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 Worked this morning, had a nap, brewed up a coffee, and then sat down to return to Proust after a bit of a break. Polished off volume one of a voluminous two part Hitler biography, that era a real early interest of mine as a young man. 

 By the way, before I go on thanks for the Kombucha recipe. I’ll keep it. But that doesn’t look as easy as you first made it out to be! Won’t say I’ll be rushing out to cook my own at present, but who knows what the future may bring. Probably before I get to Kombucha I’ll be making wine or beer or both. Love the notion of living a simple life though, and have started in that direction more and more these days. For me it’s always been, though it took years to get to a place where I could genuinely pursue this simple form of life, about living a balanced integrated life rather than just reading it away.

 So along those lines I have several projects taking shape for the spring. One, on a quick side note which I thought of earlier today before your email arrived, was to get a bird feeder for a pole I’ve discovered beside the house. The other main one is for the beginnings of a garden in the yard. A few days ago I was chatting with Mel, who runs the local coffee shop in my little village. Her aging mother has come to live with her and it turns out the family ran a garden nursery for thirty years. They were expressing the wish that they had a greenhouse to play around with. Well, I told them, I just so happen to have a solarium attached to my house.

 So the deal is I’ll set up some tables inside and they can use one or two and the cost will be to teach me everything they’re doing. Also, I want to plant trees and a garden in that beautiful strip of yard, which isn’t really as big as it seems in the photo thanks to the magic of a wide angle lens but is still plenty for a great little garden. I hear certain hardy types of apple trees as well as even cherry trees can thrive in the area! Sometime down the road I even imagine a fire pit in the foreground to sit around at night beneath a heavy canopy of stars surrounded by garden. Maybe strum a guitar and sing a few Coombiyas. That would really draw the deer into my little oasis! Already I’ve been pleasantly surprised to find a couple in my yard nipping at the tiny shrubs. Maybe even one day I’ll attract a bear! I heard there was one hanging around the neighbourhood last autumn. 

 But alas, that’s a few months in the future. Here we remain in the grip of winter. Nothing’s growing, although the weather’s been wonderfully mild. 

 These are my latest favourite toys, cleats for hiking on the hard packed icy trails. They compliment nicely the snow shoes I bought a month ago but don’t get a whole lot of use out of lately because of the lack of snow. Been slowly working myself back into decent shape, which I haven’t been in for probably thirty years! Too much reading and driving and living in cities which didn’t provide enough incentive to get out there and move. However, nowadays when the weather permits I find it hard not to be outside for at least a couple of hours a day.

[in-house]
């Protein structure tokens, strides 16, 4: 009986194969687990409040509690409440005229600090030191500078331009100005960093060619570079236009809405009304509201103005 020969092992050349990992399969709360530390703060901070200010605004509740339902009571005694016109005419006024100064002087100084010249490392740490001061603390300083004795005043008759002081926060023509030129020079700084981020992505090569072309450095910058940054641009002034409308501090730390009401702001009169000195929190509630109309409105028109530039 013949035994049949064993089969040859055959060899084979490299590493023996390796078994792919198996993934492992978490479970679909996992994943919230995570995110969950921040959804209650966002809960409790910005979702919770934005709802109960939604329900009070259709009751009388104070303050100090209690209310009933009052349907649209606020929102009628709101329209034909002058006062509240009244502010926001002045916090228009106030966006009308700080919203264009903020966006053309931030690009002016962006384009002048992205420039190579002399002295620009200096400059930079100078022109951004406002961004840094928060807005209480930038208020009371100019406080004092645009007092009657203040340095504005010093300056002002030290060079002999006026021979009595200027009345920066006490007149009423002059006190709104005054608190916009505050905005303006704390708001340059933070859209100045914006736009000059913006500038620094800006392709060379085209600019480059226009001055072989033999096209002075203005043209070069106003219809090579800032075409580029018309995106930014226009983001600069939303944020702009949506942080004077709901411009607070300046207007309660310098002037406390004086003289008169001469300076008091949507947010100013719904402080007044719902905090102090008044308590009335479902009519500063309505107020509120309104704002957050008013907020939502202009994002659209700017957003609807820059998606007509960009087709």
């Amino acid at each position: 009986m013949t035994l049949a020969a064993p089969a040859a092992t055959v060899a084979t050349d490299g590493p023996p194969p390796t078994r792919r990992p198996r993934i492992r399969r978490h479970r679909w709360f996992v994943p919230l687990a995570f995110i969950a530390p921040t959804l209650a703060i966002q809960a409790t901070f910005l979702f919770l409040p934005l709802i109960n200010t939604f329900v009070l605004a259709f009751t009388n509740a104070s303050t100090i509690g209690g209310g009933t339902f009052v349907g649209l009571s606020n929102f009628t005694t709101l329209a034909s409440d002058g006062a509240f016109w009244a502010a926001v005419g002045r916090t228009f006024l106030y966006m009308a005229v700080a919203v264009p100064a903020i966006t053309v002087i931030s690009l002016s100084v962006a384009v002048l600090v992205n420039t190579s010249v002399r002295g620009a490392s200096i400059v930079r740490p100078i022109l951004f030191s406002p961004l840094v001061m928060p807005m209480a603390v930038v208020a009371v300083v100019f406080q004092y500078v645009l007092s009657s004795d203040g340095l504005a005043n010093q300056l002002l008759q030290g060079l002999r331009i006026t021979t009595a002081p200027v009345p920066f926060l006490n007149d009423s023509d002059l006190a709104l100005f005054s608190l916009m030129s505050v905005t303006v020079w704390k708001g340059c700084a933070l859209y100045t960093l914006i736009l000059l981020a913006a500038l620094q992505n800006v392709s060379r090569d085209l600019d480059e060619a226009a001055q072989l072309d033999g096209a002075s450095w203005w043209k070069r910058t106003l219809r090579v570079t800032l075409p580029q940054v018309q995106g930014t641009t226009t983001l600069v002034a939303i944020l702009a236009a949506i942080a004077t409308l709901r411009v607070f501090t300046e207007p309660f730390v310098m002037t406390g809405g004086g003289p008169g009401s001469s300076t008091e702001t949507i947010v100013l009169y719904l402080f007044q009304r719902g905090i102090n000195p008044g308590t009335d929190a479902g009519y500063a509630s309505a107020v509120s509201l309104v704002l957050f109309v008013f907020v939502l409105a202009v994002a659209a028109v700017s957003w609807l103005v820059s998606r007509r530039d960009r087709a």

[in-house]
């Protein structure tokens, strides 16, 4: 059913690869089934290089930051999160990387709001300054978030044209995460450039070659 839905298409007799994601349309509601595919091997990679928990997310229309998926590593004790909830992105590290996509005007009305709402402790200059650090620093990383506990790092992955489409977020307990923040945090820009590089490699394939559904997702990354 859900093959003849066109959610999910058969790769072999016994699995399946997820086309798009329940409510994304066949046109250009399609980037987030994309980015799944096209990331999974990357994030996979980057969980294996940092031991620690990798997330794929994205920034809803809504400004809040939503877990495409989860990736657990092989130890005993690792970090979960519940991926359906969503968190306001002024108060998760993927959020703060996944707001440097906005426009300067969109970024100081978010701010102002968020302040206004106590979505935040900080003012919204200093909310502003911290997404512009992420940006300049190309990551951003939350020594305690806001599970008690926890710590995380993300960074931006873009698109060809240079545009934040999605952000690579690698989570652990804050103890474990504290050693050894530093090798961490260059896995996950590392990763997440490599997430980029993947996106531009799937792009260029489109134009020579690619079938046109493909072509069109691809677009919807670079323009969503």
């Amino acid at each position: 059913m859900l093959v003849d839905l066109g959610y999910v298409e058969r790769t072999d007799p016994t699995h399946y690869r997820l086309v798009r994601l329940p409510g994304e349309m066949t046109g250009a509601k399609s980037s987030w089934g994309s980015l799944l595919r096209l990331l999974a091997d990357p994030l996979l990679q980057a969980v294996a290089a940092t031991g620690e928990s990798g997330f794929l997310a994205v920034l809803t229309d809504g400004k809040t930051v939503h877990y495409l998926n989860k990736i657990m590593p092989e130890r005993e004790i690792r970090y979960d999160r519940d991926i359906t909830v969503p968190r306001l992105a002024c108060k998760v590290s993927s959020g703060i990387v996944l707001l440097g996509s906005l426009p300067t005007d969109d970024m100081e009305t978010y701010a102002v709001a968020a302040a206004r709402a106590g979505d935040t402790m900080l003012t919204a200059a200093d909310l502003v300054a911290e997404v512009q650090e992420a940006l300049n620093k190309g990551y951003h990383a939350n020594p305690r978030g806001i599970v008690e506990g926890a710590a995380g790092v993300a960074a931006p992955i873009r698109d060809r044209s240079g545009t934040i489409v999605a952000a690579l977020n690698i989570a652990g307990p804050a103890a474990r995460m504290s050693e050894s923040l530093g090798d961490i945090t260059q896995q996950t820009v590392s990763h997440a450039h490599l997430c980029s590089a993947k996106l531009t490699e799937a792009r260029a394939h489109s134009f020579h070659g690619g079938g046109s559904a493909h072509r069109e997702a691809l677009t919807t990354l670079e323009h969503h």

So that’s really it. Sure, the reading is priceless, and invaluable if one truly wants to add something, say the least little thing, to the heritage of humankind. And isn’t that what we should be aiming for, whether we achieve it or not? However, it’s the living which counts, which genuinely matters! Which is also a reason why I may be slowing down with the posts and certainly have put the whole video thing on hiatus. 

 A sort of reentry into this life of our’s, after departing it in my early twenties to go in search of what might be called the eternal truths. But this time entirely on my own terms! Not giving a damn about what others think, mostly because most people, or very close to all, are confused and out to lunch when it comes to a simple, beautiful, and magically integrated way of life society has largely left behind.

Yet, having said that, I fully recognize how many are making the attempt to do so this very moment. Bless them, and you, in your efforts. It’s not exactly easy, but what rewards lie ahead, though indeed are experienced at every single moment too! 

 So, having returned after a few weeks to Proust, I’ll end this with a few short thoughts on it. Firstly, I’m loving it. And being such a devotee of history Proust is such a rich read because his great work resides at the very heart of the Paris and France of his day. So many of the characters are drawn from the people who dominated the events of those epochal decades. Heard of the great French tragedian Sarah Bernhardt? Berma is modelled upon her! And then the narrator’s favourite author Bergotte is based on Anatole France. It goes on and on. The painter Elstir who appears later is Monet I believe, or perhaps Renoir. And Swann himself is sort of a composite with one of the Rothschild heirs at the core. And the whole rise of Odette, practically a motherless street girl who climbs French society’s highly exclusive ranks through beauty and artful craftiness to the very pinnacle. And finally, the flow of life, from Odette, through her daughter Gilberte who will marry into the noblest family of the fading aristocracy, to her daughter who the narrator meets towards the end of the tale. Such wonderful stuff! Like Joyce, to weave a deeper narrative encompassing Time and the Flow of Life into the very fabric of the events and currents of their day!

 Ok, that’s it. After receiving your last email I sat down to read a few pages of Proust but couldn’t because it had started the whole association train rolling down the tracks. When that’s the case the only way to see the train entirely out of the station and on its way is to write it out. 

 There it goes! 

 All the best,  Jeff